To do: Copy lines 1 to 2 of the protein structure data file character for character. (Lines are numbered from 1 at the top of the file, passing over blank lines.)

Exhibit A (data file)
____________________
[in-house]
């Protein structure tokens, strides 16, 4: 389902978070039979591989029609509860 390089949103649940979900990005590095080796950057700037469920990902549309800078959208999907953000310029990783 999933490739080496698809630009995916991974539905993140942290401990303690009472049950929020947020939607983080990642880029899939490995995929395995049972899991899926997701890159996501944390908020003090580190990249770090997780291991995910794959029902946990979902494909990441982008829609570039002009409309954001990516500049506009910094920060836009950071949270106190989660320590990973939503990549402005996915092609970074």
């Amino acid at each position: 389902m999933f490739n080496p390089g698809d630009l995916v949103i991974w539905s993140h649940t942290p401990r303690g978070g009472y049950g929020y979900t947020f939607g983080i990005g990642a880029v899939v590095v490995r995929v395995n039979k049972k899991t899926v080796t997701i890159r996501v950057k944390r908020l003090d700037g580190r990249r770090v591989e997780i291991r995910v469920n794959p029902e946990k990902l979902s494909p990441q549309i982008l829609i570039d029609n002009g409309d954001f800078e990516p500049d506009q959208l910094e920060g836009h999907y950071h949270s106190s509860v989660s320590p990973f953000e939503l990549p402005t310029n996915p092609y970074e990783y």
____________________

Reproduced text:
[in-house]
């Protein structure tokens, strides 16, 4: 389902978070039979591989029609509860 390089949103649940979900990005590095080796950057700037469920990902549309800078959208999907953000310029990783 999933490739080496698809630009995916991974539905993140942290401990303690009472049950929020947020939607983080990642880029899939490995995929395995049972899991899926997701890159996501944390908020003090580190990249770090997780291991995910794959029902946990979902494909990441982008829609570039002009409309954001990516500049506009910094920060836009950071949270106190989660320590990973939503990549402005996915092609970074």